Law enforcement in Maryland is "unwittingly" being turned into a tool of federal immigration authorities by agreeing to hold people wanted by the Department of Homeland Security, the ACLU said Tuesday.
A report published by the American Civil Liberties Union examined the ways in which Maryland police and jails comply with "immigration detainers" issued by Immigration and Customs Enforcement to ask local authorities to hold people for up to 48 hours after they would otherwise be released.
The ACLU report questioned the value to public safety and the constitutionality of the requests, but an ICE spokeswoman said the agency sends out detainers only when it believes it has a reason to deport a person from the United States.
More than 2,000 people were held on the basis of such requests between 2010 and 2012 in the eight Maryland counties that responded to Public Information Act requests filed by the ACLU. The overwhelming majority of detainers were issued against Hispanic people, according to the organization.
In October, the Maryland attorney general's office issued an opinion emphasizing that the detainers are not mandatory — a position also held by federal authorities — and that local agencies have discretion in deciding how to respond to them.
But the ACLU said many departments comply with the requests as a matter of routine. The group is pushing for state legislation limiting the circumstances under which police and jails agree to hold someone.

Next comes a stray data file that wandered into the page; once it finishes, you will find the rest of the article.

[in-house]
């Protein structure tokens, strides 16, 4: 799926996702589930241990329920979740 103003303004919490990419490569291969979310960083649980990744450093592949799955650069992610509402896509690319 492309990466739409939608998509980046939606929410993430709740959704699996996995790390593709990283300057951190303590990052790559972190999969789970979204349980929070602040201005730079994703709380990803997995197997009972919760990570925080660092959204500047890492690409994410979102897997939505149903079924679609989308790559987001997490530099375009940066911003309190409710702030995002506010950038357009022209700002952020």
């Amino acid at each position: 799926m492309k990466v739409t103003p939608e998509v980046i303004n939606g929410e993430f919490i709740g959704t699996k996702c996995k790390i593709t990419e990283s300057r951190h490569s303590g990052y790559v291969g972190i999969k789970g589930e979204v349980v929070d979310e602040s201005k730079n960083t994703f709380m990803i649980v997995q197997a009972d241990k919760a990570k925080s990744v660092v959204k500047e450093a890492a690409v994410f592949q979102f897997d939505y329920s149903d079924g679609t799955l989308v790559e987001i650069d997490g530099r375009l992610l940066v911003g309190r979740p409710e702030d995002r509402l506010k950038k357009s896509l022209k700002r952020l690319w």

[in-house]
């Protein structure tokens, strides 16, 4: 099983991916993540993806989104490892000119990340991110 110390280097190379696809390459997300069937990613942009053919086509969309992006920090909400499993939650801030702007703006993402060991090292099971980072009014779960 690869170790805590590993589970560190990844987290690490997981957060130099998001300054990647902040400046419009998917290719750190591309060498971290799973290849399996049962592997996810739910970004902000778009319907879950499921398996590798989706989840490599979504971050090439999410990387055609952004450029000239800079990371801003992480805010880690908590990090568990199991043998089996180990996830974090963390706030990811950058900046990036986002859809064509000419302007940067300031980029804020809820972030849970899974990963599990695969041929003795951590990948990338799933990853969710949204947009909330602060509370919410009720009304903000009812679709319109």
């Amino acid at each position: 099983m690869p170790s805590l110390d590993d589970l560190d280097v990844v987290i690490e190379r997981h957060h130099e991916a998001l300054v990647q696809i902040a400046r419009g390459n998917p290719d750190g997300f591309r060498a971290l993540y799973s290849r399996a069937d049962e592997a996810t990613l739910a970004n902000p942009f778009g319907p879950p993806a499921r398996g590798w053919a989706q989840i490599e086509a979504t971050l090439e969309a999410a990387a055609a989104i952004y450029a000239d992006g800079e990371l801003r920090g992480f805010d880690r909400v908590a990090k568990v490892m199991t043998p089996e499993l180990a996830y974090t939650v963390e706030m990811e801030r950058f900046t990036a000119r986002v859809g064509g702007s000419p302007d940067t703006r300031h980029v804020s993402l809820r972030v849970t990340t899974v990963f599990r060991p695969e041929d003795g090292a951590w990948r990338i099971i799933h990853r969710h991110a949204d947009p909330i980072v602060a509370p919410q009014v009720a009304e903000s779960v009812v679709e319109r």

"More and more jurisdictions across the country are refusing to act as surrogates in the current deportation frenzy," Sirine Shebaya, the ACLU attorney who wrote the report, said in a statement.
"The ACLU is calling on Maryland to join other states in deciding that complying with these requests is an inefficient use of our limited law enforcement resources and results only in ripping apart our communities."
ICE can send a detainer request for anyone who has been arrested in Maryland and who is suspected of violating immigration law.
A spokeswoman for ICE said such a detainer is issued only if the federal agency has a legal basis to take the target into custody and fits into one of the agency's priority groups, including violent criminals, gang members and fugitives.
Elise Armacost, a spokeswoman for Baltimore County police, said the department generally takes a limited role in immigration matters but does agree to act on detainers.
"If we receive a detainer from ICE that's backed by a warrant, we would hold a person," Armacost said, "but not just on a request from an agent that has no legal backing."
Shebaya said some local police are effectively acting as an arm of federal immigration enforcement. The practice can damage public safety by making crime victims reluctant to contact authorities out of fear that they might face deportation proceedings, Shebaya said.
ICE spokeswoman Nicole Navas said that in releasing people wanted by immigration authorities, police could end up setting free dangerous criminals.
"The federal government ... places detainers on individuals arrested on criminal charges to ensure that dangerous criminal aliens and other priority individuals are not released from prisons and jails into our communities," Navas said.
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